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Porter Gustin commitment is a fitting end to the state's most heralded football recruiting class

SALEM — The recruitment process, of what most experts consider the state of Utah’s best football recruiting class in history, reached an appropriate crescendo just before noon on Tuesday, one day before National Letter of Intent Day.

Banners, a pep band, confetti and even the national anthem accompanied the commitment announcement of Salem Hills’ five-star athlete Porter Gustin inside his high school gym. Most media outlets were in attendance to gather footage and quotes of what could well be the most-heralded prep football recruit in state history.

Gustin's announcement followed other recent annoucements of the state's other top prospects, such as Brighton's Osa Masina, who opted for USC, Timpview's Gabe Reid, who chose Stanford, and East's Christian Folau, who elected Oregon State.

At the end of it all, Gustin chose USC over Ohio State, Arizona State, Utah and the first school to offer him, Dixie State.

“I feel like they’re going to go up from here,” Gustin said of his decision. “I love the coaching staff, and USC, it’s a great program traditionally, and I think it’s going to go back to that, so I don’t think I can go wrong with them.”

Resting on the Trojans didn't come until after much consideration by the 6-foot-5, 248-pound linebacker. Gustin had reached the stage where he was being courted by almost every top program nationally and certainly regionally.

“It was hard, but at the end of the day it was just a gut feeling,” Gustin said. “[USC] is where I felt most comfortable, so there, late at night, it just came to me. I just felt USC was the one.”

The late night turned into the early morning hours of around 2 a.m. Tuesday with Gustin yet to make up his mind. All the recruiting pitches had been made, and the family had discussed the options in earnest, but the final decision wasn't an easy one to come by.

With no one in the Gustin family able to sleep, John Gustin, Porter's father, sent his son a text.

"I mean, we had to get going on this thing since we had the announcement all set up," John Gustin said with a laugh. “What I said is, ‘Get on your knees and pray, at least do that for me. [Porter] says, ‘I already have.’ ”

John Gustin then got understandably emotional when relaying his final text message to his son: “Then follow your heart and the spirit will prompt you. You have a destiny to fulfill somewhere. The Lord will guide you, if you let him. Good luck tomorrow and we love you.”

For a parent, leaving such a big decision completely up to your son isn't always an easy thing to do. For John Gustin, however, he knew his son had prepared sufficiently to make the right one.

From an early age, Porter Gustin showed signs of rising to become a legitimate national, five-star prospect.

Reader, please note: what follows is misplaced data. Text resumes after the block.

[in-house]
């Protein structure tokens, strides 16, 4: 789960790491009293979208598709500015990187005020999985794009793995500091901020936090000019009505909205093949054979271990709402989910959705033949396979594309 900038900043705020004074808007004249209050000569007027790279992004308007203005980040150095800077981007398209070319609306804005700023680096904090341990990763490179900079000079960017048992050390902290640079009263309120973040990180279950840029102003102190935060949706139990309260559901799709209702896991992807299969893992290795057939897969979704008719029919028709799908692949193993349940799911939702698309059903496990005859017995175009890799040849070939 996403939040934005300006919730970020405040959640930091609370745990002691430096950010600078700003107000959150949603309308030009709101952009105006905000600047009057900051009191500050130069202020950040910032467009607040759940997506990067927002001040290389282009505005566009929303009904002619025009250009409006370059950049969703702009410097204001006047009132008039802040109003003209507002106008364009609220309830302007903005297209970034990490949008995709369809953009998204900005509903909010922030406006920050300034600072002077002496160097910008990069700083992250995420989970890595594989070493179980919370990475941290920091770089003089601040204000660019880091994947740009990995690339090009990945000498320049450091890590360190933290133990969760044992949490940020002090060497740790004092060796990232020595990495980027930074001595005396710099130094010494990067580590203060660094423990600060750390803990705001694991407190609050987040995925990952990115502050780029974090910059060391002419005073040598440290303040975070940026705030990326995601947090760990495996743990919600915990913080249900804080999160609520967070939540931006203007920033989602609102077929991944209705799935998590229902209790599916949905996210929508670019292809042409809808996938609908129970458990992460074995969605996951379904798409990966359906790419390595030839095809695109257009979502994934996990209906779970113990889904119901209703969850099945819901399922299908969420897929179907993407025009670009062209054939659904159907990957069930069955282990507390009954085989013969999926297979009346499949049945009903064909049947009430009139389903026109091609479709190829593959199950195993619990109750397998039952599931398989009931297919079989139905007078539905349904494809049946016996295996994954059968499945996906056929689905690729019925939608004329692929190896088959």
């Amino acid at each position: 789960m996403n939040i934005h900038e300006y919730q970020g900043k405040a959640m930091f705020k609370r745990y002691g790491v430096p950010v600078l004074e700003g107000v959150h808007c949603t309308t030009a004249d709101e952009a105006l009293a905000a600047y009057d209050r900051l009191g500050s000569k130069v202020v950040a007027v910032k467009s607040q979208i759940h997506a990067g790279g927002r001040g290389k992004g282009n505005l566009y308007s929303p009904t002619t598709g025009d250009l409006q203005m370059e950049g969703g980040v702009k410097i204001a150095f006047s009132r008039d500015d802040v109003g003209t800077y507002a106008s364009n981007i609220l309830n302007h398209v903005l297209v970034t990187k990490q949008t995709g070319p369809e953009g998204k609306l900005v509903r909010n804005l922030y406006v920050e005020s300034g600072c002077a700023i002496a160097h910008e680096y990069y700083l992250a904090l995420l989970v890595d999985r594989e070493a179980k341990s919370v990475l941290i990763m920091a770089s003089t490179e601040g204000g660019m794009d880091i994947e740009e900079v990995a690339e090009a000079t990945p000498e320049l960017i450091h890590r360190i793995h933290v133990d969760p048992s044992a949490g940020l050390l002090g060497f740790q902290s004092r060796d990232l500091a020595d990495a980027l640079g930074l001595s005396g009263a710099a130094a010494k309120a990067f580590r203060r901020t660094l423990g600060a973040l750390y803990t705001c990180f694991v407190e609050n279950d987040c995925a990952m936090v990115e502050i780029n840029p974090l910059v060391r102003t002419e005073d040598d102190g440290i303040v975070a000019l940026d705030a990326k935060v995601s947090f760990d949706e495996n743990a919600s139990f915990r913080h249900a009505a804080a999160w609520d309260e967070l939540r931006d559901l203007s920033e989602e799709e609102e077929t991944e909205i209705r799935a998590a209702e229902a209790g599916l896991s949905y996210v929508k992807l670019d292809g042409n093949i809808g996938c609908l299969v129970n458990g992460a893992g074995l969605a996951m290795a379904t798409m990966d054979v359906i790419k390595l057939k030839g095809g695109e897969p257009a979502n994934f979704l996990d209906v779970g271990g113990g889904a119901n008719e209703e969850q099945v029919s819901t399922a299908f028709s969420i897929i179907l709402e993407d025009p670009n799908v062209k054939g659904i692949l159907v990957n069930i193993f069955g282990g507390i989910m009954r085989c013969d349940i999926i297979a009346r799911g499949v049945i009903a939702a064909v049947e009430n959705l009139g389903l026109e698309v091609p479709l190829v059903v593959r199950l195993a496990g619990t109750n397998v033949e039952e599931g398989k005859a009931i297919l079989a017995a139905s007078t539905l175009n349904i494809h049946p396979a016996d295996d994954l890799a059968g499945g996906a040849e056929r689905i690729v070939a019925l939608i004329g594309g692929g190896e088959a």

“It really showed me how dedicated he was at a very young age,” John Gustin said. “His focus on his body, so that he could compete at the top echelon of athletics, demonstrated to me that he had some special attributes. It’s the work ethic that sets him apart.”

Among Porter's attributes was abstaining from eating sugar while doing push-ups and sit-ups every night, no matter what. Through abstaining from such, he eventually reached the stage that was set for him Tuesday.

“You expect it because you’ve seen how hard he’s prepared himself for it,” John Gustin said. “He’s put the time in almost his entire life.”

At 3:15 a.m. Tuesday morning, and after all the months of heavy recruiting, Porter rested on a final decision.

“USC it is. Just figured it out. Keep it quiet and goodnight,” the text to his father said.

“It was hard, but at the end of the day it was just a gut feeling,” Porter Gustin said. “[USC] is where I felt most comfortable, so there, late at night, it just came to me. I just felt USC was the one.”

Later that morning, after grabbing at least some sleep, Porter began the worst part of recruiting, calling all the other schools, other than USC, to say, "Thanks, but no thanks."

“You feel that you just got several different families and now you have to tell someone that he’s not coming there," John Gustin said. "That’s the difficult part. The easy part is telling someone you’re coming, the hard part is telling more that you’re not.”

By choosing the Trojans, Porter Gustin will have the opportunity to play at either linebacker or defensive end, according to what alignment coaches present — an option that was attractive to him. Also attractive was the fact that USC was one of the first big-name programs, if not the first, to believe in his potential.

“Everything went crazy after the USC offer came in,” John Gustin said. “They were there before he was a star, I mean before a two, three or a five star. They made it clear … that they didn’t care if he was a two-star or a 20-star, to us [they said], you’re a five-star. I think that meant a lot to him.”


Twitter: @BrandonCGurney